Is that really what you mean?

proofing-marks

Proofreading is a part of my job. It is also one of the hazards of my job. I see typos, (cue Haley Joel Osment) grammar and punctuation errors everywhere. It doesn’t matter if I’m reading a classic, trash or something in between.

Of course, if I’m reading something I have written, all bets are off. This is true for most authors and proofers. By the time you hand your work off to be read, you have usually reworked it so many times, you won’t see what is right in front of you. Spell check is a wonderful thing, but it won’t catch there, their and they’re if used incorrectly. It also catches words — such as “proofer” — that are trade slang. C’est la guerre.

Grammar check is full of shit. “People” is plural, but also singular. Grammar check wants that modifier to match the subject. Be bold! Tell grammar check to go check itself or you could end up with “There were handfuls of people at the event,” when what you really meant was “There was a handful of people at the event.”

Indie authors — hire a proofreader! Otherwise, I feel like I’m in that old PSA — “These are my proofing skills. These are my proofing skills on crack.”

Of course, that’s not to say mainstream editors won’t miss that blinding error, but at least the reader has a fighting chance.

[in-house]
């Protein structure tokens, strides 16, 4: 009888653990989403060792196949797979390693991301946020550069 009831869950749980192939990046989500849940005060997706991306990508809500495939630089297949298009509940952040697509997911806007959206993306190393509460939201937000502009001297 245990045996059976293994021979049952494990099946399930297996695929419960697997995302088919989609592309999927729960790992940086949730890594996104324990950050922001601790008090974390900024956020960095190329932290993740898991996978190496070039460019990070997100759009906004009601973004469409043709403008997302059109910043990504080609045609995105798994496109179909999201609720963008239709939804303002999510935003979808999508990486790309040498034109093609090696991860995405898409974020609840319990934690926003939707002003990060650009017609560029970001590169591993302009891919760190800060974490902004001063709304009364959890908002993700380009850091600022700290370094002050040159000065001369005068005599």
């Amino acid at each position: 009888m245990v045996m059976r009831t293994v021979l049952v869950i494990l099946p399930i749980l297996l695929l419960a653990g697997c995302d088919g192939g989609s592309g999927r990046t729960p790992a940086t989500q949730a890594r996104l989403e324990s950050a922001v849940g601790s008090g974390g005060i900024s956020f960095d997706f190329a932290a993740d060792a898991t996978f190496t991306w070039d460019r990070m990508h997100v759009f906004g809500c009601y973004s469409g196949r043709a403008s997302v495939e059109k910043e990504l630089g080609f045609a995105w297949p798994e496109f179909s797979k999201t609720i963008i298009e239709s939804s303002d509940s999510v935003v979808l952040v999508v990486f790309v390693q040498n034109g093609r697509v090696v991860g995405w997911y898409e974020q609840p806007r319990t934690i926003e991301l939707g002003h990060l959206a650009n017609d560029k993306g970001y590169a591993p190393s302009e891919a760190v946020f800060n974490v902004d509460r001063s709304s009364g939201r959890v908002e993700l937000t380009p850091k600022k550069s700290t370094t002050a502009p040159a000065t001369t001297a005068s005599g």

“… reaching for the waistband of her panties. He kissed his way down her legs, removing them …”

Wait! WHAT? He removed her LEGS??? A little harsh, maybe a little aggressive, don’t you think? I understand what was meant, but that is not what was said. Mainstream editors and proofreaders would catch that.

Another of my peeves is an author using colloquialisms, but not tying the story or a character to a very specific place. If the story is set in New Orleans or if the character is from there and a phrase is used that is specific to that area — no worries.

However, setting the story or saying the characters are from “the mid-west” or “the Pacific coast” is a little broad. The phrase “burning a fire in the fireplace” is an example of a colloquialism from a narrow area. It stopped my reading immediately.

A fire burns in a fireplace. You can burn paper. You can burn a rainforest, but you can’t burn a fire.

I grew up in a college town, have traveled and have friends from all over the world. “Isms” have crept into my speech patterns, so I won’t hold this one against the writer for long. Annoying, but I can let that slide — a bit.

Similes and metaphors — for the love of god! — use these sparingly. While you’re at it, please don’t use the same one in every new paragraph. Thank you!

I love indie writers. There are some gems out there. Then there are some … well, … “These are my proofing skills on crack.”

4 thoughts on “Is that really what you mean?

  1. “He kissed his way down her legs, removing them …” That’s truly funny. And burning a fire in the fireplace. Good one. It reminds me of when people refer to a “hot water heater.” Hey, it the water is hot, why do you need to heat it?

    On an unrelated note, I see that you’re not a fan of the Oxford (aka, serial) comma. I am. I’m curious about your preference.

  2. “Hot water heater” — right? What? Like hot isn’t hot enough? lol

    I mostly edit in AP style so we don’t use Oxford commas. It was also the teaching “trend” when I was in school. It’s really more of a habit than a rule for me.

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